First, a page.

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Tax Increases and Behavioral Responses


Tax Increases and Behavioral Responses

December 2, 2010

Yesterday, Senate Republicans threatened to block legislative action on every issue during the lame duck session until the dispute over the looming tax increase is dealt with and an extension of current government funding is approved. While some may view this as obstructionist, the importance of the resolution of these two legislative items can not be overstated, and with only a few weeks left time is running short. With focus narrowing on the tax increase debate, it’s important to consider all the ramifications of the proposed hike, especially the economic impact that such an increase could have.

The looming expiration of the Bush tax cuts has focused attention on the Obama Administration’s plan to extend most, but not all, of the tax cuts. Individuals earning more than $200,000 (and couples earning more than $250,000) would face higher marginal tax rates. Understanding the behavioral response of this group to proposed higher taxes is especially important given that the top one percent of taxpayers generate more than one-third of all federal individual income tax revenue.

In opposing the extension of tax cuts for the highest tax brackets, the Administration has argued that the nation cannot afford expensive “giveaways” to the “wealthiest” individuals. Republicans who support the extension of all tax cuts have instead claimed that registered income at the highest tax brackets frequently represents small business income, and that hiking taxes during a recession would harm the recovery.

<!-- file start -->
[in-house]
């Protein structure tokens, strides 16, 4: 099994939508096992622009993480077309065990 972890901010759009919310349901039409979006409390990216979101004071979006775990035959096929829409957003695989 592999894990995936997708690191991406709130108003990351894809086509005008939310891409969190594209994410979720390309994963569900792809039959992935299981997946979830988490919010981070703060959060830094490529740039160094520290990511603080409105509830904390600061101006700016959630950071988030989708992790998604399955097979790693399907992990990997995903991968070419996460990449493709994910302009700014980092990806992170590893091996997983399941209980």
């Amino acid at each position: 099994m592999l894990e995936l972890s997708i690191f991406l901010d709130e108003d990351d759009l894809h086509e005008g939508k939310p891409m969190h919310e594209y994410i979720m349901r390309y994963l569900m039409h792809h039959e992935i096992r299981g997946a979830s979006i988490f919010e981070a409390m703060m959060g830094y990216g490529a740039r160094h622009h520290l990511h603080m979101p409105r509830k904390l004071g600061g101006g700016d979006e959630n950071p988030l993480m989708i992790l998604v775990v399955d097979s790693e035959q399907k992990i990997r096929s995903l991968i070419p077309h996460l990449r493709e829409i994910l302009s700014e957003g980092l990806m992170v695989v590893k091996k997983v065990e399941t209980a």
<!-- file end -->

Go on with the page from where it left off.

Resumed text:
However, both sides have largely dodged the issue of how high-income households would respond to these tax hikes. If there is a strong connection between taxes and behavior, then there may be a high price in failing to extend the Bush tax cuts for high-income taxpayers. A body of academic evidence suggests this is in fact the case.

Elasticity of Taxable Income

Higher tax rates induce a variety of behavioral responses. People may choose to work fewer hours, take jobs that offer less pay, or drop out of the workforce entirely. Over the long run, people may avoid making investments that boost income in the future, such as pursuing more education, because the return on this investment is lower (in the form of reduced after-tax income). These tax responses all lower economic efficiency. Alternatively, individuals may restructure their declared income to lower their tax liability -- for example, by engaging in economic activities that generate more deductions. While these actions may not necessarily lower economic output, they lower the revenue governments receive from higher taxation.

While economists largely agree that higher taxes have some impact on both economic efficiency and declared income, the quantitative impact can be difficult to gauge. In calculating this effect, economists emphasize the importance of one parameter: the elasticity of taxable income (ETI). This parameter measures the extent to which individuals adjust their taxable income in response to a rise in their marginal tax rates. It is an attractive instrument because it allows an analysis of the impacts of taxation without needing to specify the particular pathways by which taxation impacts individual behavior.

For example, suppose taxpayers earned $100 billion of income taxed at the top federal income tax rate of 35%. If individuals did not respond at all to higher taxes, the effects of tax hikes would be straightforward to analyze. A hike in the top marginal tax rates to 40% would mechanically raise tax revenue by $5 billion. If individuals adjust their reported income in response to tax hikes, higher tax rates raise less revenue. With an ETI of .40, the federal government raises only two-thirds of the expected revenue, or $3.3 billion. With a value of .80, the same tax hike raises only $1.5 billion.